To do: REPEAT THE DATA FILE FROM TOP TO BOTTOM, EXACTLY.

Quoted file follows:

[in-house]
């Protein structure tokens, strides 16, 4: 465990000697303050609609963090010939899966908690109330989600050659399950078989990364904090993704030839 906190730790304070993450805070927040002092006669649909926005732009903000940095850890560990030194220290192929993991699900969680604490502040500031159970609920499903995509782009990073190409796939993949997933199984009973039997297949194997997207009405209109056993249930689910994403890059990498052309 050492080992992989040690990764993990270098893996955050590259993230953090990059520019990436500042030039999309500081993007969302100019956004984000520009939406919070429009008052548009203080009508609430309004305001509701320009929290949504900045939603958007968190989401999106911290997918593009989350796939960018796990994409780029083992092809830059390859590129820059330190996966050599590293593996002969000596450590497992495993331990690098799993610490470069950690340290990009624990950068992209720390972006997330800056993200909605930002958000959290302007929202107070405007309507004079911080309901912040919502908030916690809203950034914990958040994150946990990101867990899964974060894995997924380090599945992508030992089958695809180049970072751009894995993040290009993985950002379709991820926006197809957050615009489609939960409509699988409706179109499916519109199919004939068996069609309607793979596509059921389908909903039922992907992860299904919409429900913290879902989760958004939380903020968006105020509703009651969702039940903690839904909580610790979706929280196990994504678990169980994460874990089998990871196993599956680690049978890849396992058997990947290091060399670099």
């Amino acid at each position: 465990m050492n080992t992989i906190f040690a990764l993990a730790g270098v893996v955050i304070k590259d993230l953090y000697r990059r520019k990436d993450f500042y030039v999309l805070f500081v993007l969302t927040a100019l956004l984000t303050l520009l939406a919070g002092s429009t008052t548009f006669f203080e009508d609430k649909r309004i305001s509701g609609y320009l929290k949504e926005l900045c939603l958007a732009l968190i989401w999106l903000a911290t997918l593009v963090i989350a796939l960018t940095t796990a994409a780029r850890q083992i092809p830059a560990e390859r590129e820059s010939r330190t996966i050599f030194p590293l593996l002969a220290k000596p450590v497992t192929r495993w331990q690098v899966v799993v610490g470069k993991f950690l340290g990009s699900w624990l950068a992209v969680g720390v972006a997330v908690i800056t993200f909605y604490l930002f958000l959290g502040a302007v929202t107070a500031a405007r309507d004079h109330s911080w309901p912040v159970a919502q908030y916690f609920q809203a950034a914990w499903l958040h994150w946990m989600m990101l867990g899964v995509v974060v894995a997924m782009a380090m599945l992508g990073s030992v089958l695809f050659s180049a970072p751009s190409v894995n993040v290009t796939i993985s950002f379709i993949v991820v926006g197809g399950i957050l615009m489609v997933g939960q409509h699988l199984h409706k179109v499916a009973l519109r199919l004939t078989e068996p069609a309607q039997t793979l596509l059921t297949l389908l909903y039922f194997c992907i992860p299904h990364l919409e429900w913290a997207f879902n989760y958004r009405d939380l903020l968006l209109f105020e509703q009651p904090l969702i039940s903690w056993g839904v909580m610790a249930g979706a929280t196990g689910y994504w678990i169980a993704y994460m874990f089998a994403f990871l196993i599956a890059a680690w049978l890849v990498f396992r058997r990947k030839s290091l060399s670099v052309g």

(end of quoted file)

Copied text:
[in-house]
């Protein structure tokens, strides 16, 4: 465990000697303050609609963090010939899966908690109330989600050659399950078989990364904090993704030839 906190730790304070993450805070927040002092006669649909926005732009903000940095850890560990030194220290192929993991699900969680604490502040500031159970609920499903995509782009990073190409796939993949997933199984009973039997297949194997997207009405209109056993249930689910994403890059990498052309 050492080992992989040690990764993990270098893996955050590259993230953090990059520019990436500042030039999309500081993007969302100019956004984000520009939406919070429009008052548009203080009508609430309004305001509701320009929290949504900045939603958007968190989401999106911290997918593009989350796939960018796990994409780029083992092809830059390859590129820059330190996966050599590293593996002969000596450590497992495993331990690098799993610490470069950690340290990009624990950068992209720390972006997330800056993200909605930002958000959290302007929202107070405007309507004079911080309901912040919502908030916690809203950034914990958040994150946990990101867990899964974060894995997924380090599945992508030992089958695809180049970072751009894995993040290009993985950002379709991820926006197809957050615009489609939960409509699988409706179109499916519109199919004939068996069609309607793979596509059921389908909903039922992907992860299904919409429900913290879902989760958004939380903020968006105020509703009651969702039940903690839904909580610790979706929280196990994504678990169980994460874990089998990871196993599956680690049978890849396992058997990947290091060399670099």
């Amino acid at each position: 465990m050492n080992t992989i906190f040690a990764l993990a730790g270098v893996v955050i304070k590259d993230l953090y000697r990059r520019k990436d993450f500042y030039v999309l805070f500081v993007l969302t927040a100019l956004l984000t303050l520009l939406a919070g002092s429009t008052t548009f006669f203080e009508d609430k649909r309004i305001s509701g609609y320009l929290k949504e926005l900045c939603l958007a732009l968190i989401w999106l903000a911290t997918l593009v963090i989350a796939l960018t940095t796990a994409a780029r850890q083992i092809p830059a560990e390859r590129e820059s010939r330190t996966i050599f030194p590293l593996l002969a220290k000596p450590v497992t192929r495993w331990q690098v899966v799993v610490g470069k993991f950690l340290g990009s699900w624990l950068a992209v969680g720390v972006a997330v908690i800056t993200f909605y604490l930002f958000l959290g502040a302007v929202t107070a500031a405007r309507d004079h109330s911080w309901p912040v159970a919502q908030y916690f609920q809203a950034a914990w499903l958040h994150w946990m989600m990101l867990g899964v995509v974060v894995a997924m782009a380090m599945l992508g990073s030992v089958l695809f050659s180049a970072p751009s190409v894995n993040v290009t796939i993985s950002f379709i993949v991820v926006g197809g399950i957050l615009m489609v997933g939960q409509h699988l199984h409706k179109v499916a009973l519109r199919l004939t078989e068996p069609a309607q039997t793979l596509l059921t297949l389908l909903y039922f194997c992907i992860p299904h990364l919409e429900w913290a997207f879902n989760y958004r009405d939380l903020l968006l209109f105020e509703q009651p904090l969702i039940s903690w056993g839904v909580m610790a249930g979706a929280t196990g689910y994504w678990i169980a993704y994460m874990f089998a994403f990871l196993i599956a890059a680690w049978l890849v990498f396992r058997r990947k030839s290091l060399s670099v052309g």